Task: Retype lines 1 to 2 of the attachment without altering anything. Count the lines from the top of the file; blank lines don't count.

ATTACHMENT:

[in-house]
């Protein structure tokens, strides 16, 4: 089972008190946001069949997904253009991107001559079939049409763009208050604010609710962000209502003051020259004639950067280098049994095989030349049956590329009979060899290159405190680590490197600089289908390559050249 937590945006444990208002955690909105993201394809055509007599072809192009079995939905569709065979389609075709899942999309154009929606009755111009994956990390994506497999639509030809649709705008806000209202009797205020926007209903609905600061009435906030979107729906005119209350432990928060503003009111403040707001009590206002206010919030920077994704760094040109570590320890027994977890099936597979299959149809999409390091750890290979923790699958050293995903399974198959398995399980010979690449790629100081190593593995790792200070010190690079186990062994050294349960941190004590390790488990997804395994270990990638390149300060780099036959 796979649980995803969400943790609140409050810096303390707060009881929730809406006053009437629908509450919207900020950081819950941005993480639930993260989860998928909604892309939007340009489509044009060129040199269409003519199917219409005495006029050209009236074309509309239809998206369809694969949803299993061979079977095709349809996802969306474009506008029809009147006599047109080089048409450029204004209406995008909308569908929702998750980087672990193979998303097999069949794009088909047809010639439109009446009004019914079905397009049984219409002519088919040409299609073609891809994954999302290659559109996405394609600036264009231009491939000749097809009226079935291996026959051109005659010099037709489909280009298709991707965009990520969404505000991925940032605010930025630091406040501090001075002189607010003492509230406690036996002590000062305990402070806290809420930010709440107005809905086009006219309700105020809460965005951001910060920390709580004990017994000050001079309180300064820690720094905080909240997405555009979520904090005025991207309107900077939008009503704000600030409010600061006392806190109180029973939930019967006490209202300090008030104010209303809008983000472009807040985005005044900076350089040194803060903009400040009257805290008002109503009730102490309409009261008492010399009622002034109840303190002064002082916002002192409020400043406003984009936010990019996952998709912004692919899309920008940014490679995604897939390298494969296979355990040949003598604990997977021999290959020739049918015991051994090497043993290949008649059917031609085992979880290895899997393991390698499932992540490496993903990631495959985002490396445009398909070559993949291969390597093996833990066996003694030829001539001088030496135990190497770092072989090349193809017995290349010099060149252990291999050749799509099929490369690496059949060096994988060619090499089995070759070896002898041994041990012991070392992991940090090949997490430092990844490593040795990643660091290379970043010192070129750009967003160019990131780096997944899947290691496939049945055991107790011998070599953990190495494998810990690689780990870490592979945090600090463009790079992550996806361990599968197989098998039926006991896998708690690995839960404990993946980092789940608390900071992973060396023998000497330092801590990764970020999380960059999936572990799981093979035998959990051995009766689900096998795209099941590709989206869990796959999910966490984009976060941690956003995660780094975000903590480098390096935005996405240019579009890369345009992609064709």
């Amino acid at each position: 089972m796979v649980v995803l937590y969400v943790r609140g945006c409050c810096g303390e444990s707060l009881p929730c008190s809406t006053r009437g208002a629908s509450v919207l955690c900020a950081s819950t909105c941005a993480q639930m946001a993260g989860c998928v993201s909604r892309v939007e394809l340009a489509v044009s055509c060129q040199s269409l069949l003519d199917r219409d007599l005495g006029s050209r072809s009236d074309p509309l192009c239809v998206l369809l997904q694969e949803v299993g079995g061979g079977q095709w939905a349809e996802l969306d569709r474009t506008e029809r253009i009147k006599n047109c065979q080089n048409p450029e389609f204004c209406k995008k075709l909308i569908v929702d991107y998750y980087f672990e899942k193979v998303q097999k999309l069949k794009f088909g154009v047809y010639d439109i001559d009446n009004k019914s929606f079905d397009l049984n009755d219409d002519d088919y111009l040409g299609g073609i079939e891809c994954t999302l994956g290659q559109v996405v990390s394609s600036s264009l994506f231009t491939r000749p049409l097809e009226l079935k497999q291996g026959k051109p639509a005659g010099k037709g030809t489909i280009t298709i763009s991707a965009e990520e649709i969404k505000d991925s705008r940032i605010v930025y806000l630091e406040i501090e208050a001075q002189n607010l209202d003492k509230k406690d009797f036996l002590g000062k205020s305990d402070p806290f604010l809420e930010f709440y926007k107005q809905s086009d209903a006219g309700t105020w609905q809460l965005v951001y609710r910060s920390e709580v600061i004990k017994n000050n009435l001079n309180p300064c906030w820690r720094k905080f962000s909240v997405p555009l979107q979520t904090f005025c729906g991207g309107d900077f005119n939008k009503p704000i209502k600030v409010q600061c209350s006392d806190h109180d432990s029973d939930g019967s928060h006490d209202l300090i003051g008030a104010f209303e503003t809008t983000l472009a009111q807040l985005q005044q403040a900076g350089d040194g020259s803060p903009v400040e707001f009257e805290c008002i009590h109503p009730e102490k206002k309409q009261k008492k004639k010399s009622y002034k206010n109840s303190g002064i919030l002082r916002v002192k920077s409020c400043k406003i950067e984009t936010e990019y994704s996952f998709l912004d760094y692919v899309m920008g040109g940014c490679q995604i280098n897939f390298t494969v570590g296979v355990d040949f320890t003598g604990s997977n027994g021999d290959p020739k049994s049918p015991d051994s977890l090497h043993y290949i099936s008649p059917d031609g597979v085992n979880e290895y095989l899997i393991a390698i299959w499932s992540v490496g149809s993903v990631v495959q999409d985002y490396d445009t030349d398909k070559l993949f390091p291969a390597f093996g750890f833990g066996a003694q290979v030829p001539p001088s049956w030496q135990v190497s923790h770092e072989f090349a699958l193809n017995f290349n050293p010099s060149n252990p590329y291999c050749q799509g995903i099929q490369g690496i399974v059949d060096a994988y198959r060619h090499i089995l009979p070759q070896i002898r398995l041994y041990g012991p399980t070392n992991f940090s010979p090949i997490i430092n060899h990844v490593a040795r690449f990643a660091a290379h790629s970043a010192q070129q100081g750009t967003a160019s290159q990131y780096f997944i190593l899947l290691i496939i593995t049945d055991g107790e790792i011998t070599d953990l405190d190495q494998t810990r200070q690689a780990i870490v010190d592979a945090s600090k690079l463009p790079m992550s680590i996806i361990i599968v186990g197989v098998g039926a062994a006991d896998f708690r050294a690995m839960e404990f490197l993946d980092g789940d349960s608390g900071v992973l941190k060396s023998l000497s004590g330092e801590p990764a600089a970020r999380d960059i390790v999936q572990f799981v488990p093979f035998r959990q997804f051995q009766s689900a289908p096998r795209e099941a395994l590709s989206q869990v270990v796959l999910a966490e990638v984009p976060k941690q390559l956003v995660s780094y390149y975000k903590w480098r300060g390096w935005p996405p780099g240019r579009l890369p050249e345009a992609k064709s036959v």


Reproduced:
[in-house]
């Protein structure tokens, strides 16, 4: 089972008190946001069949997904253009991107001559079939049409763009208050604010609710962000209502003051020259004639950067280098049994095989030349049956590329009979060899290159405190680590490197600089289908390559050249 937590945006444990208002955690909105993201394809055509007599072809192009079995939905569709065979389609075709899942999309154009929606009755111009994956990390994506497999639509030809649709705008806000209202009797205020926007209903609905600061009435906030979107729906005119209350432990928060503003009111403040707001009590206002206010919030920077994704760094040109570590320890027994977890099936597979299959149809999409390091750890290979923790699958050293995903399974198959398995399980010979690449790629100081190593593995790792200070010190690079186990062994050294349960941190004590390790488990997804395994270990990638390149300060780099036959 796979649980995803969400943790609140409050810096303390707060009881929730809406006053009437629908509450919207900020950081819950941005993480639930993260989860998928909604892309939007340009489509044009060129040199269409003519199917219409005495006029050209009236074309509309239809998206369809694969949803299993061979079977095709349809996802969306474009506008029809009147006599047109080089048409450029204004209406995008909308569908929702998750980087672990193979998303097999069949794009088909047809010639439109009446009004019914079905397009049984219409002519088919040409299609073609891809994954999302290659559109996405394609600036264009231009491939000749097809009226079935291996026959051109005659010099037709489909280009298709991707965009990520969404505000991925940032605010930025630091406040501090001075002189607010003492509230406690036996002590000062305990402070806290809420930010709440107005809905086009006219309700105020809460965005951001910060920390709580004990017994000050001079309180300064820690720094905080909240997405555009979520904090005025991207309107900077939008009503704000600030409010600061006392806190109180029973939930019967006490209202300090008030104010209303809008983000472009807040985005005044900076350089040194803060903009400040009257805290008002109503009730102490309409009261008492010399009622002034109840303190002064002082916002002192409020400043406003984009936010990019996952998709912004692919899309920008940014490679995604897939390298494969296979355990040949003598604990997977021999290959020739049918015991051994090497043993290949008649059917031609085992979880290895899997393991390698499932992540490496993903990631495959985002490396445009398909070559993949291969390597093996833990066996003694030829001539001088030496135990190497770092072989090349193809017995290349010099060149252990291999050749799509099929490369690496059949060096994988060619090499089995070759070896002898041994041990012991070392992991940090090949997490430092990844490593040795990643660091290379970043010192070129750009967003160019990131780096997944899947290691496939049945055991107790011998070599953990190495494998810990690689780990870490592979945090600090463009790079992550996806361990599968197989098998039926006991896998708690690995839960404990993946980092789940608390900071992973060396023998000497330092801590990764970020999380960059999936572990799981093979035998959990051995009766689900096998795209099941590709989206869990796959999910966490984009976060941690956003995660780094975000903590480098390096935005996405240019579009890369345009992609064709």